Google Can’t Change Broadband Economics8/13/2012 12:01 AM Eastern
Google is hoping to show the world what’s possible
with a 1-Gig Internet hookup.
One thing it won’t prove, though, is that fiber-to-thehome
is any less costly than it’s always been — an economic
reality that will limit Google Fiber’s influence on
broadband in the U.S.
networks, like the
one Google expects
to light up commercially
this fall in
parts of Kansas City,
Mo., and Kansas City,
Kan., cost between
$1,000 and $2,000 per home passed, according to IBB
Consulting senior partner Afzaal Akhtar.
Even on a small scale, an all-fiber network won’t see
a payback for at least two years, Akhtar said: “A metro
network buildout’s big cost components tend to be labor
costs … and Google is not going to get more favorable
terms than anyone else.” IBB’s clients include major
MSOs, wireless carriers and media companies.
Google has declined to reveal what it will invest in the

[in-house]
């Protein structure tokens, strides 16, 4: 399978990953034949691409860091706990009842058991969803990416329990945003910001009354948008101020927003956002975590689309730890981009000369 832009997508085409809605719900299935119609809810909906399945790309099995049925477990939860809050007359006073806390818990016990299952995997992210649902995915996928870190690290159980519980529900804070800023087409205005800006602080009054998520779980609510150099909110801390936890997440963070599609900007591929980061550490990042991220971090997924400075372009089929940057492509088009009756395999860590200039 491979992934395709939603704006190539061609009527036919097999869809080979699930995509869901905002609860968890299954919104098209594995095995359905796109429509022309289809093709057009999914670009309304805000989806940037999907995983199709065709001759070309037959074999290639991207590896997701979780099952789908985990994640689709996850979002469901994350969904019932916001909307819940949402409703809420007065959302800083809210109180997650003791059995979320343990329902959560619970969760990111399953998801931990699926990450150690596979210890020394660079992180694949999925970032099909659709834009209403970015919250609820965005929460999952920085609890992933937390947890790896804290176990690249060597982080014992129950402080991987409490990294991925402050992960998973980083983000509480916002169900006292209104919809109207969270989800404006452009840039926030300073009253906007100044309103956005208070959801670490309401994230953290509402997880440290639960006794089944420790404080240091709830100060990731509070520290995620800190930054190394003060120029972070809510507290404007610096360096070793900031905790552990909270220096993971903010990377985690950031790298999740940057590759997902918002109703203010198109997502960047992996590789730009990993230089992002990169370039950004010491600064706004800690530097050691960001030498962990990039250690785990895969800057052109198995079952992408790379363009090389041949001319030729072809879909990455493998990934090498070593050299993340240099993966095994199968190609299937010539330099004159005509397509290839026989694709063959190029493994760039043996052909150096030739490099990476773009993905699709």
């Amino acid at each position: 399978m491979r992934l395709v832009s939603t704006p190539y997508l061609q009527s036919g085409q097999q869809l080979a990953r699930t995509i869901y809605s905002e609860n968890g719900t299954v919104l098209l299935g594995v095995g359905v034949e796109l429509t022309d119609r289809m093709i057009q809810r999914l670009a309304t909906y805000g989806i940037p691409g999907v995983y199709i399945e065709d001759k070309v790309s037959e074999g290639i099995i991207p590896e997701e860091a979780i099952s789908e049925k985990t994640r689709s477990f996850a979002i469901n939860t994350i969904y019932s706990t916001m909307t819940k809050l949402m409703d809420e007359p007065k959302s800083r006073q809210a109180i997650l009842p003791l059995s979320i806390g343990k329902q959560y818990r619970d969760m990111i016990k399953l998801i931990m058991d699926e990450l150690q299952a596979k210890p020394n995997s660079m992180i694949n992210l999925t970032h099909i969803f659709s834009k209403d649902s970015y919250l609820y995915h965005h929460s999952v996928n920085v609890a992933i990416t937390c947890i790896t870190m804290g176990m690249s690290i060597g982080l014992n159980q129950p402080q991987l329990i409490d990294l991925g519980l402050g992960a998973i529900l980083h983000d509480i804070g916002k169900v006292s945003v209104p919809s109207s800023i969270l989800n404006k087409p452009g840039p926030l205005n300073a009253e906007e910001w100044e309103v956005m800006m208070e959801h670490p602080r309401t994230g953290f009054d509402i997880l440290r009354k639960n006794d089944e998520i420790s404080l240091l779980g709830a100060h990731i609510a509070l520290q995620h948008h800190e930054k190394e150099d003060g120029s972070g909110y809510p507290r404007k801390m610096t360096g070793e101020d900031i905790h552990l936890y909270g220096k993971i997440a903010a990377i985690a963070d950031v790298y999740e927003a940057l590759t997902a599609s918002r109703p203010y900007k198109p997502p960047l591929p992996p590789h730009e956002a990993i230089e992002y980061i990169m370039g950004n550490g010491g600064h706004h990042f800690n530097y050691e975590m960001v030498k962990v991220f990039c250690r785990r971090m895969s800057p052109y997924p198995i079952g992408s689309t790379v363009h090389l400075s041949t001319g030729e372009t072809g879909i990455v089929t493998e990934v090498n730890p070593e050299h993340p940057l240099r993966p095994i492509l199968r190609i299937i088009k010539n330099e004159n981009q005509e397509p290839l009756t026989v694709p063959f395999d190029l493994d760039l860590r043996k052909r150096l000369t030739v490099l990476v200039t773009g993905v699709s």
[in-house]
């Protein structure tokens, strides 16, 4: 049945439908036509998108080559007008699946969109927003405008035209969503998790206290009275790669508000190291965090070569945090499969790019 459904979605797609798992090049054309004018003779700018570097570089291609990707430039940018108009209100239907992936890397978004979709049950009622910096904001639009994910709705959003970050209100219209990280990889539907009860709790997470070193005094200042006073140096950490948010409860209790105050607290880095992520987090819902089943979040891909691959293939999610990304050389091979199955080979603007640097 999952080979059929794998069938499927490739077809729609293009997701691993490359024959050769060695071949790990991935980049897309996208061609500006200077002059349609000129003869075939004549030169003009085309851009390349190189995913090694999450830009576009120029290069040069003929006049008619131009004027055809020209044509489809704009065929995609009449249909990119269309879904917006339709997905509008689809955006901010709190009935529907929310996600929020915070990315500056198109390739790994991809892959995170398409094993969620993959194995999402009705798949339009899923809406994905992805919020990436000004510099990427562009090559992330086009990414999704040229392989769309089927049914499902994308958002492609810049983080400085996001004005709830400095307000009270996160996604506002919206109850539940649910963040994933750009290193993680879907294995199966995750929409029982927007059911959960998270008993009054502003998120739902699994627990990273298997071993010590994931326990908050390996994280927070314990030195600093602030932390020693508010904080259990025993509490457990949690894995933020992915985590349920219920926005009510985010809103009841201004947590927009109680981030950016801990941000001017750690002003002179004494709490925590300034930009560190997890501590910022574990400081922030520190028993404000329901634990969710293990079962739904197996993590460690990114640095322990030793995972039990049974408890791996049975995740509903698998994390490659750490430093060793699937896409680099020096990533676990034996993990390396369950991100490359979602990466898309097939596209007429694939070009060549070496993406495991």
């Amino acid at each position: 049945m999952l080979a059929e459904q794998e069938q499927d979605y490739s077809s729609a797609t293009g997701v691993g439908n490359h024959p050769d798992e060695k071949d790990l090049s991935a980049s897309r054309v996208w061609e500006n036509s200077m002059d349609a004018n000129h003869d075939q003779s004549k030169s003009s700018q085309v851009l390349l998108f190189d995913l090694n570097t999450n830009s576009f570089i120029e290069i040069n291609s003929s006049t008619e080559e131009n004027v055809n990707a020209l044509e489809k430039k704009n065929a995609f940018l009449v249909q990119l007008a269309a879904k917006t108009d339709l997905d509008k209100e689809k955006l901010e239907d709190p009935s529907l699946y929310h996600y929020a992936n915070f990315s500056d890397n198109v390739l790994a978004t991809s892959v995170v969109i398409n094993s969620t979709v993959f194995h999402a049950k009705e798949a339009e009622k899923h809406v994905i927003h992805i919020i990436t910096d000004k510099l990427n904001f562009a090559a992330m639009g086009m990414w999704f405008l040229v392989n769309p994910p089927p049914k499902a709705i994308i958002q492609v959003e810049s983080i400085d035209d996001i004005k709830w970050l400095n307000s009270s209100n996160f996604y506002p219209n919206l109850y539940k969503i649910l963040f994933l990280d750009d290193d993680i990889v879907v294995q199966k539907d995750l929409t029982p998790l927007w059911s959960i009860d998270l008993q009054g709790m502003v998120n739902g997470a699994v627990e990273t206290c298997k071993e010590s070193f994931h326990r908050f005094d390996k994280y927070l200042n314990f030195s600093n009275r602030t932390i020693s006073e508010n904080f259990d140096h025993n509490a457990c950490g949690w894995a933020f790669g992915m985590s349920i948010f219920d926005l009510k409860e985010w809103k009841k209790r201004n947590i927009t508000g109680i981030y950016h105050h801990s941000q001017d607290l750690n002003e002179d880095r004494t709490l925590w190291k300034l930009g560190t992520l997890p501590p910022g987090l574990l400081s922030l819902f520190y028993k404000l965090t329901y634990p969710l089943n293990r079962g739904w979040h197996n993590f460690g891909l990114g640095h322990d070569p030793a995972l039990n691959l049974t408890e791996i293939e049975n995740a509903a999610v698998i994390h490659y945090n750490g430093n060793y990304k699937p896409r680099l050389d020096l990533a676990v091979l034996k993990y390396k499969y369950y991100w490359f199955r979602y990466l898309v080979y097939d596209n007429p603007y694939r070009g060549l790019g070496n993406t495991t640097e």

FTTH buildout and launch, but claimed it anticipates
operating it “profitably.” That’s different from anticipating
a return on invested capital, analysts noted, pointing
out that Verizon Communications has yet to recoup its
$23 billion investment in FiOS after eight years.
The Google Fiber service, priced at $70 per month for
1 Gigabit per second of symmetrical bandwidth with an
optional TV package, could bring pressure on incumbent
providers Time Warner Cable, AT&T and SureWest
Communications in the Kansas City neighborhoods
where it becomes available, Akhtar said.
But everywhere else in the U.S., fiber-to-the-home is
simply too expensive to pose a real alternative, according
to Steve Timmerman, senior vice president of marketing
at ASSIA, which sells digital subscriber line networkmanagement
software. “The cost of laying fiber, even if
you’re Google, is uneconomical,” he said.
Comcast chairman and CEO Brian Roberts, on the
operator’s earnings call earlier this month, called Google
Fiber “a bit of a laboratory” and noted that the MSO
staged a demo of 1-Gbps DOCSIS 3.0 service in Chicago
Ultimately, Roberts said, Comcast is bullish on any
applications that encourage faster Internet tiers: “Fundamentally,
that’s a really good thing for us.”
The Internet giant’s fiber-to-thehome
test bed could yield new
apps that take advantage of